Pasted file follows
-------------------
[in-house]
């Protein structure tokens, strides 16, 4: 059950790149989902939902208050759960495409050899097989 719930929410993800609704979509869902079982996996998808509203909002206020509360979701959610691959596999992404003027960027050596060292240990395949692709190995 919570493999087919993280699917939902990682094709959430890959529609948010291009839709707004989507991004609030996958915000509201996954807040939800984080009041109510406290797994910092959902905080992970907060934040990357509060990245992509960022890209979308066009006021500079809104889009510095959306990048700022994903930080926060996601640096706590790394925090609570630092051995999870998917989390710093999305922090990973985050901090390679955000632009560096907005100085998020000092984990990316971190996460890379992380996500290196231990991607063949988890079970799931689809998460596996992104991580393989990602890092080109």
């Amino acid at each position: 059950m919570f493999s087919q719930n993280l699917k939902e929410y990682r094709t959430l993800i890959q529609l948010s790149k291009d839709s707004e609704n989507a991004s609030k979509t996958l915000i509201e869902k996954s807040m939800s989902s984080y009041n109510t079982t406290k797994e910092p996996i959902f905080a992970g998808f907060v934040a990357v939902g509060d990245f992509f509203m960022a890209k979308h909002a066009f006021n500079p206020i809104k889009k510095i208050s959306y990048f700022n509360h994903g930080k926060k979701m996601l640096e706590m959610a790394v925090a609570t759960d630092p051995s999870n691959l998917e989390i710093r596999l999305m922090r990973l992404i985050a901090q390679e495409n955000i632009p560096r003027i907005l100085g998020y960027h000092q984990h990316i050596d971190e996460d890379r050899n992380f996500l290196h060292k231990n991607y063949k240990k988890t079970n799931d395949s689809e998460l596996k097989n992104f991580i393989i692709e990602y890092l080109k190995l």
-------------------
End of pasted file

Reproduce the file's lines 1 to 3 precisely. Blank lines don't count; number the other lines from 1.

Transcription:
[in-house]
């Protein structure tokens, strides 16, 4: 059950790149989902939902208050759960495409050899097989 719930929410993800609704979509869902079982996996998808509203909002206020509360979701959610691959596999992404003027960027050596060292240990395949692709190995 919570493999087919993280699917939902990682094709959430890959529609948010291009839709707004989507991004609030996958915000509201996954807040939800984080009041109510406290797994910092959902905080992970907060934040990357509060990245992509960022890209979308066009006021500079809104889009510095959306990048700022994903930080926060996601640096706590790394925090609570630092051995999870998917989390710093999305922090990973985050901090390679955000632009560096907005100085998020000092984990990316971190996460890379992380996500290196231990991607063949988890079970799931689809998460596996992104991580393989990602890092080109």
């Amino acid at each position: 059950m919570f493999s087919q719930n993280l699917k939902e929410y990682r094709t959430l993800i890959q529609l948010s790149k291009d839709s707004e609704n989507a991004s609030k979509t996958l915000i509201e869902k996954s807040m939800s989902s984080y009041n109510t079982t406290k797994e910092p996996i959902f905080a992970g998808f907060v934040a990357v939902g509060d990245f992509f509203m960022a890209k979308h909002a066009f006021n500079p206020i809104k889009k510095i208050s959306y990048f700022n509360h994903g930080k926060k979701m996601l640096e706590m959610a790394v925090a609570t759960d630092p051995s999870n691959l998917e989390i710093r596999l999305m922090r990973l992404i985050a901090q390679e495409n955000i632009p560096r003027i907005l100085g998020y960027h000092q984990h990316i050596d971190e996460d890379r050899n992380f996500l290196h060292k231990n991607y063949k240990k988890t079970n799931d395949s689809e998460l596996k097989n992104f991580i393989i692709e990602y890092l080109k190995l």